Many airports offer information online including the location of family restrooms. Be sure to find out where those restrooms are located in all of the airports on your route. Also, see if they have special (low pressure) lines for families at the security check points. For those of you traveling in the US, the Transportation Security Administration (TSA) has a very useful website that provides tips for getting through security with kids efficiently. Check with your airline for policies and rules related to family boarding, carry-on bags, car seats, and strollers. You don’t want to be stuck trying to consolidate your luggage or repackage liquids on the floor at the gate. TSA will test any bottles of breast milk or prepared formula so keep them handy.
2. Prepare and practice.
You may be a pro with collapsing your stroller and putting your baby in a carrier or sling when you have two hands but in a crowded airport with boarding passes in your hand, you might not have both hands free. Take the time to practice manipulating all of your traveling gear with one hand and/or with limited elbow room. Several moms told us that using a sling to carry your baby makes things much easier.
3. Dress yourself and your baby appropriately.
Air travel can involve a lot of temperature changes as you pass through hot airports into cold planes and back again. Best to bring layers of clothing that can be easily added or removed. Don’t forget the metal detectors! Breeze through security by minimizing the metal that you wear (watches, jewelry, belt buckles, etc) or that might be on your baby (ditch the clothing with dozens of snaps or metal buckles). Make sure everyone has shoes that are easily removed and put back on again.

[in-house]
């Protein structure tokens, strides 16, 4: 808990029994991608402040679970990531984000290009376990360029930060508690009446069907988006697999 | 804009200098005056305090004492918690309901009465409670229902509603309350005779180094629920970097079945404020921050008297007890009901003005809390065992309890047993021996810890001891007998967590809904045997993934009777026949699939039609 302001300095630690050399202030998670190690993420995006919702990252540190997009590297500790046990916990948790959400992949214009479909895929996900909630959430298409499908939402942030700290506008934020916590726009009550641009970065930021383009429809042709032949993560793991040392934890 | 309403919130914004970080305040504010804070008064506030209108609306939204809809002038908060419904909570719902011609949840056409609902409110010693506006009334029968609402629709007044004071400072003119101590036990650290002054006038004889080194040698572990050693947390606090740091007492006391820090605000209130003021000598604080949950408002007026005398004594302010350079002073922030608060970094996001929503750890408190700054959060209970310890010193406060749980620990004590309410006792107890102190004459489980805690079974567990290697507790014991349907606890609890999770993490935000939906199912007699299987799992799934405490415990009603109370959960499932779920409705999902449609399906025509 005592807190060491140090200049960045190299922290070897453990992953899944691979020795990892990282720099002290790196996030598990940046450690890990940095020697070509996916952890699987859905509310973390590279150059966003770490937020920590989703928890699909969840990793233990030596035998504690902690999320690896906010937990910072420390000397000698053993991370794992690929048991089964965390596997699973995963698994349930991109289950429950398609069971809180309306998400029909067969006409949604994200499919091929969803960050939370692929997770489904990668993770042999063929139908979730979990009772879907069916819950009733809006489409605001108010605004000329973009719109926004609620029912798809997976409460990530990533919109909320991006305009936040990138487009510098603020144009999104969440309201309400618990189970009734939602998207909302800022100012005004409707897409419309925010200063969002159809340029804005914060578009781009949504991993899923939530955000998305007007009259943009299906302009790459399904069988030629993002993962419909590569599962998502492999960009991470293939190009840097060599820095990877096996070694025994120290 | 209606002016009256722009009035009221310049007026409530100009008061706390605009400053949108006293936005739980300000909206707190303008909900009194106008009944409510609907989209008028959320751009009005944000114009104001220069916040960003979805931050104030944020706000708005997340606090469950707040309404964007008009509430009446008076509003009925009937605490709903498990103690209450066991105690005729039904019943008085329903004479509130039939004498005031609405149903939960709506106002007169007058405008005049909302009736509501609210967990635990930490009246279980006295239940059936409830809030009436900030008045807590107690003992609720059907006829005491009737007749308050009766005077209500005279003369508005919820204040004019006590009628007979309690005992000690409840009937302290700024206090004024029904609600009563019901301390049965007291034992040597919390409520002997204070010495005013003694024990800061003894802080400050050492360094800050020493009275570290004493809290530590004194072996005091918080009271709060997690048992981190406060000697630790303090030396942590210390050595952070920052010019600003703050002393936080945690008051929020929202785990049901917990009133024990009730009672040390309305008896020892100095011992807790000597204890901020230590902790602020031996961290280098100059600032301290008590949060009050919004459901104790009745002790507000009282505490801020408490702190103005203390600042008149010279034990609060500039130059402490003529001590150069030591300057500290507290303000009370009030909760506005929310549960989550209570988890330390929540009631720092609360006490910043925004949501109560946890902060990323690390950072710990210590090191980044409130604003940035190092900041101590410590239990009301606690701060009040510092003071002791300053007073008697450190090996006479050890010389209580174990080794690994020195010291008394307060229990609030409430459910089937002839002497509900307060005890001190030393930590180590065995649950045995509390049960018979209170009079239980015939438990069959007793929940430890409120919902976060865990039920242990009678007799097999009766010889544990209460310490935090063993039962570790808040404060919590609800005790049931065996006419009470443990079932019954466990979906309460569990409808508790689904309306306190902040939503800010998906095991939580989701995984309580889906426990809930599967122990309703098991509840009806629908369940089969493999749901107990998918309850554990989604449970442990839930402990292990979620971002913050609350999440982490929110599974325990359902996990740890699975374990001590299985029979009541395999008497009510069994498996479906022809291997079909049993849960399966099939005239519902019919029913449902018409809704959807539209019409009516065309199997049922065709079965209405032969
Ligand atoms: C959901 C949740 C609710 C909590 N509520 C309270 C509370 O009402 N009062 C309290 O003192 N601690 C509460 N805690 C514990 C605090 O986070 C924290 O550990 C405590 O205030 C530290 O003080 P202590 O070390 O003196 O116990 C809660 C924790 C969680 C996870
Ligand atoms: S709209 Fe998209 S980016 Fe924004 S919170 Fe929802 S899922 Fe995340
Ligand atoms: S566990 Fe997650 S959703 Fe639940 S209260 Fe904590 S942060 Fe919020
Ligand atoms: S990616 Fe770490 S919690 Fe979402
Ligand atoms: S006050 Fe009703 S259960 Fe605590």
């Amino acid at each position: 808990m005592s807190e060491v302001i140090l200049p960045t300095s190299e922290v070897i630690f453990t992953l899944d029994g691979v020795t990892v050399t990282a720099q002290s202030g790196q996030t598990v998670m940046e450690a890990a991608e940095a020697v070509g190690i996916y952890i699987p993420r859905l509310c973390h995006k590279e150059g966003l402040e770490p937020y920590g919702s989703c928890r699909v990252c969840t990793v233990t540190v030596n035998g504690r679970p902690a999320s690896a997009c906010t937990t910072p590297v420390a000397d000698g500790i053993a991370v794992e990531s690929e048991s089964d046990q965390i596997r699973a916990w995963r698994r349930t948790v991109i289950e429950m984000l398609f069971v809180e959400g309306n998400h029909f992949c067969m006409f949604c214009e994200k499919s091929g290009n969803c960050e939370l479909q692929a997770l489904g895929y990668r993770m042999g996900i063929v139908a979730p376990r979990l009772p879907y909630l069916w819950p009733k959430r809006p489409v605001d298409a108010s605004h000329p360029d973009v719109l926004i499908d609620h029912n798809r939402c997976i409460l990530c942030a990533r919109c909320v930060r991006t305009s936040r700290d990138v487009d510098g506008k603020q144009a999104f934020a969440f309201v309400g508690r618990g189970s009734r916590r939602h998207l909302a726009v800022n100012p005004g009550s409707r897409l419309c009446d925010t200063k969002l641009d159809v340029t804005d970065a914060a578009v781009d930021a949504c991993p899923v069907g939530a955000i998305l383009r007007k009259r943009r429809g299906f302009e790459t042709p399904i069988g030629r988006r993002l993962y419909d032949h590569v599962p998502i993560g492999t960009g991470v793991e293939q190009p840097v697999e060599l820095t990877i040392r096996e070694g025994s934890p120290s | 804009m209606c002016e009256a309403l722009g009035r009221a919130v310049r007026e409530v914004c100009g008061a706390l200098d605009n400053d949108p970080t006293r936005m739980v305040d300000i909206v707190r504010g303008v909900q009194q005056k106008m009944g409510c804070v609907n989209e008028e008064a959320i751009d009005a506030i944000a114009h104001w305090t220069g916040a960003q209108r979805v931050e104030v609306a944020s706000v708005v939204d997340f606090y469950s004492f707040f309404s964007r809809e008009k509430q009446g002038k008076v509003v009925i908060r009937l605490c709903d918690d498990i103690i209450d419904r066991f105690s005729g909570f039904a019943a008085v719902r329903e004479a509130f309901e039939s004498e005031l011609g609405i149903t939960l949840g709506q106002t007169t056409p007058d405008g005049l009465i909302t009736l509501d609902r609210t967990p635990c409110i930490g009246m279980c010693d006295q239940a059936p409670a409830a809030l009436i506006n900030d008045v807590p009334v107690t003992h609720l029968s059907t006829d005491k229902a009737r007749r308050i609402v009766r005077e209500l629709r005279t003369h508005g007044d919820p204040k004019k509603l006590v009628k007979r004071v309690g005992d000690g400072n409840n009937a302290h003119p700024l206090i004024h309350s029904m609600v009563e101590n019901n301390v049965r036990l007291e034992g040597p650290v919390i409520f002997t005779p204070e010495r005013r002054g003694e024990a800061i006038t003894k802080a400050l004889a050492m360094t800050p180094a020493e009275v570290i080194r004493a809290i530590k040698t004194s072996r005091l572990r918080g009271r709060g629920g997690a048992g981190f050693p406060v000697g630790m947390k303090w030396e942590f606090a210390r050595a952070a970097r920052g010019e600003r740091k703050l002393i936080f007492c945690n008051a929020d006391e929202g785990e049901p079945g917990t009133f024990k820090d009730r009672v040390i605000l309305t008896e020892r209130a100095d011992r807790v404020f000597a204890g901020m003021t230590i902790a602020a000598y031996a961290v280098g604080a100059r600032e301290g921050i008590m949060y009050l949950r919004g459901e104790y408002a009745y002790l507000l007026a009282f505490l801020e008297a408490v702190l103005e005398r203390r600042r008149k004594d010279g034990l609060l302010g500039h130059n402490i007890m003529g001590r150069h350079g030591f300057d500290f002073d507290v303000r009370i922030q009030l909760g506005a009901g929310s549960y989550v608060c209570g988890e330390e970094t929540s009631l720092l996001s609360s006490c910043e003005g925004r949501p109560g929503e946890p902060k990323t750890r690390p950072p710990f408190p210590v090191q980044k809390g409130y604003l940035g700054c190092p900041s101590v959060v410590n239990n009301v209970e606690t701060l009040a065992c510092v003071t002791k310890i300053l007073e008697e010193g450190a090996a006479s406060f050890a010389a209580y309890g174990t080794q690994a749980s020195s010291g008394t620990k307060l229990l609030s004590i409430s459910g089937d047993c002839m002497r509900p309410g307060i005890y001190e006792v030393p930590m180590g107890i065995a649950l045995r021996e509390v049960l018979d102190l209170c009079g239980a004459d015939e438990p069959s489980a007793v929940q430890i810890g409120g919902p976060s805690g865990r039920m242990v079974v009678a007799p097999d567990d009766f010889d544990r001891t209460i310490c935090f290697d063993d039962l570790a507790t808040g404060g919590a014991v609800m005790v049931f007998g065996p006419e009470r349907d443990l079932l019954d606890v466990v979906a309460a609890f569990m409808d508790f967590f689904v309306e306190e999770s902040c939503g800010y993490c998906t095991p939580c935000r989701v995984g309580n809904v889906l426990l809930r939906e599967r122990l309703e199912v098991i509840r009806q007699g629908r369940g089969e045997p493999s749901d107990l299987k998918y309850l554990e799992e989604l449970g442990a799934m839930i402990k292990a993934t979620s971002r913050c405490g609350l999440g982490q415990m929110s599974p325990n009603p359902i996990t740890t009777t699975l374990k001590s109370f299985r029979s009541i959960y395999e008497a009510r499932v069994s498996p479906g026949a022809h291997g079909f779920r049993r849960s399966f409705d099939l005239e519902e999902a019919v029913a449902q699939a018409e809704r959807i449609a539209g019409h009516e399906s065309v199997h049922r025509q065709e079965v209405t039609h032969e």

4. Keep your child close to you.
For families traveling with toddlers, you want to take steps to make sure that your child does not move very far away from you. While it is not likely that your child will go far, there are just too many opportunities for children to get hurt in airports. Keep your eyes open for hazards and your child in your arms or at your side. If you have a baby who loves to move, work on some "in the arms" repetitive games you can play to distract your baby when you must hold her.
5. Fly during off-peak hours.
I realize that we are all at the mercy of the airlines when it comes to departure times, but if you have the option, try to schedule flights to coincide with your baby’s happiest times of the day. Try to fly at off-peak times (usually late morning to mid-afternoon in the middle of the week). Smaller crowds and less pressure to hurry can help reduce your stress.
6. Don’t be afraid to ask for help.
While airports and airplanes are not known to be baby-friendly places, there will always be a few experienced parents or grandparents around who know what you are going through and who will be happy to lend a hand (or even 2!). One of our readers told us to tell you that you shouldn’t be afraid to ask anyone for help!
7. Be prepared for your child’s discomfort.
Flying can be particularly tough on babies and toddlers because they can’t move around very much during the flight and they feel unfamiliar and uncomfortable pressure in their ears during the landing. Try to get an aisle seat for easy access to the restroom and to the aisle for pacing. Swallowing can help reduce the pressure in babies’ ears so nursing or feeding babies as the plane descends can help. Reassure and comfort your baby during the rough patches. If you are doing everything you can to help your baby, don’t worry what others say or do around you.